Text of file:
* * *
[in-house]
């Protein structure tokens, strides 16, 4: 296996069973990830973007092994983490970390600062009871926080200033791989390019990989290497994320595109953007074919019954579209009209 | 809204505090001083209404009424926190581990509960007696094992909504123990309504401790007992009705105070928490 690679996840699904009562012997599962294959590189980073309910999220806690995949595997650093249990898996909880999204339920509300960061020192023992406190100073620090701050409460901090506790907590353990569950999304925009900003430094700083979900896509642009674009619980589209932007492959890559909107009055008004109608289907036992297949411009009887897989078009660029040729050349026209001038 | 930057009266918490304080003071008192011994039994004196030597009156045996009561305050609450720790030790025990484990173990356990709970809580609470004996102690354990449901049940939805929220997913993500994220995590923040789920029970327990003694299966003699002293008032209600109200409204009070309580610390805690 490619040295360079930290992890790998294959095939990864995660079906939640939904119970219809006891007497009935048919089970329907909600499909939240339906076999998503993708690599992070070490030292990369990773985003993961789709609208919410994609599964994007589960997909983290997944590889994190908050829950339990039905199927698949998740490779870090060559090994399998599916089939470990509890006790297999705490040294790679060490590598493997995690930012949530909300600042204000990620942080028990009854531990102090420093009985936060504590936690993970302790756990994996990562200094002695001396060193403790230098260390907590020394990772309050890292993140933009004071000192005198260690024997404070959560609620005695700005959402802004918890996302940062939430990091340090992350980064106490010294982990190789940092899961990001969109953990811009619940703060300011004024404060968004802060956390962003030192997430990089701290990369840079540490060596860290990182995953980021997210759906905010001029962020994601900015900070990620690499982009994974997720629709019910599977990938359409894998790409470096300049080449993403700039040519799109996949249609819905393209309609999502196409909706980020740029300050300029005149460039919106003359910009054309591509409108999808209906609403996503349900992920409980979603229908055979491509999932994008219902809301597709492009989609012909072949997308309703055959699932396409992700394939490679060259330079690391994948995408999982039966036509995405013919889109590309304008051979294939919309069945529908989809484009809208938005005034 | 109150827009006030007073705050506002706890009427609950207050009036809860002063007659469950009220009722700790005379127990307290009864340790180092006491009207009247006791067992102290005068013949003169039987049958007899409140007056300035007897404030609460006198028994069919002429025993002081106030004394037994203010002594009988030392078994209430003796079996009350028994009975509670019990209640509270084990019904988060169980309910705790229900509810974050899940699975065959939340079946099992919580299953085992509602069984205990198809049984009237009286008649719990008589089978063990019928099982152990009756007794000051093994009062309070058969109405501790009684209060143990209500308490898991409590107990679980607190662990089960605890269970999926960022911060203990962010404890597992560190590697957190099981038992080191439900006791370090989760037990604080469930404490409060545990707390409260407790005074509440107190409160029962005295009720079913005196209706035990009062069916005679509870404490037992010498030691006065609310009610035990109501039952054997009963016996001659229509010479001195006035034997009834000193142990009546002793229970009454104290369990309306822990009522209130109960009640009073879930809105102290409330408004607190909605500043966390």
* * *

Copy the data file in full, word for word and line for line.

[in-house]
């Protein structure tokens, strides 16, 4: 296996069973990830973007092994983490970390600062009871926080200033791989390019990989290497994320595109953007074919019954579209009209 | 809204505090001083209404009424926190581990509960007696094992909504123990309504401790007992009705105070928490 690679996840699904009562012997599962294959590189980073309910999220806690995949595997650093249990898996909880999204339920509300960061020192023992406190100073620090701050409460901090506790907590353990569950999304925009900003430094700083979900896509642009674009619980589209932007492959890559909107009055008004109608289907036992297949411009009887897989078009660029040729050349026209001038 | 930057009266918490304080003071008192011994039994004196030597009156045996009561305050609450720790030790025990484990173990356990709970809580609470004996102690354990449901049940939805929220997913993500994220995590923040789920029970327990003694299966003699002293008032209600109200409204009070309580610390805690 490619040295360079930290992890790998294959095939990864995660079906939640939904119970219809006891007497009935048919089970329907909600499909939240339906076999998503993708690599992070070490030292990369990773985003993961789709609208919410994609599964994007589960997909983290997944590889994190908050829950339990039905199927698949998740490779870090060559090994399998599916089939470990509890006790297999705490040294790679060490590598493997995690930012949530909300600042204000990620942080028990009854531990102090420093009985936060504590936690993970302790756990994996990562200094002695001396060193403790230098260390907590020394990772309050890292993140933009004071000192005198260690024997404070959560609620005695700005959402802004918890996302940062939430990091340090992350980064106490010294982990190789940092899961990001969109953990811009619940703060300011004024404060968004802060956390962003030192997430990089701290990369840079540490060596860290990182995953980021997210759906905010001029962020994601900015900070990620690499982009994974997720629709019910599977990938359409894998790409470096300049080449993403700039040519799109996949249609819905393209309609999502196409909706980020740029300050300029005149460039919106003359910009054309591509409108999808209906609403996503349900992920409980979603229908055979491509999932994008219902809301597709492009989609012909072949997308309703055959699932396409992700394939490679060259330079690391994948995408999982039966036509995405013919889109590309304008051979294939919309069945529908989809484009809208938005005034 | 109150827009006030007073705050506002706890009427609950207050009036809860002063007659469950009220009722700790005379127990307290009864340790180092006491009207009247006791067992102290005068013949003169039987049958007899409140007056300035007897404030609460006198028994069919002429025993002081106030004394037994203010002594009988030392078994209430003796079996009350028994009975509670019990209640509270084990019904988060169980309910705790229900509810974050899940699975065959939340079946099992919580299953085992509602069984205990198809049984009237009286008649719990008589089978063990019928099982152990009756007794000051093994009062309070058969109405501790009684209060143990209500308490898991409590107990679980607190662990089960605890269970999926960022911060203990962010404890597992560190590697957190099981038992080191439900006791370090989760037990604080469930404490409060545990707390409260407790005074509440107190409160029962005295009720079913005196209706035990009062069916005679509870404490037992010498030691006065609310009610035990109501039952054997009963016996001659229509010479001195006035034997009834000193142990009546002793229970009454104290369990309306822990009522209130109960009640009073879930809105102290409330408004607190909605500043966390």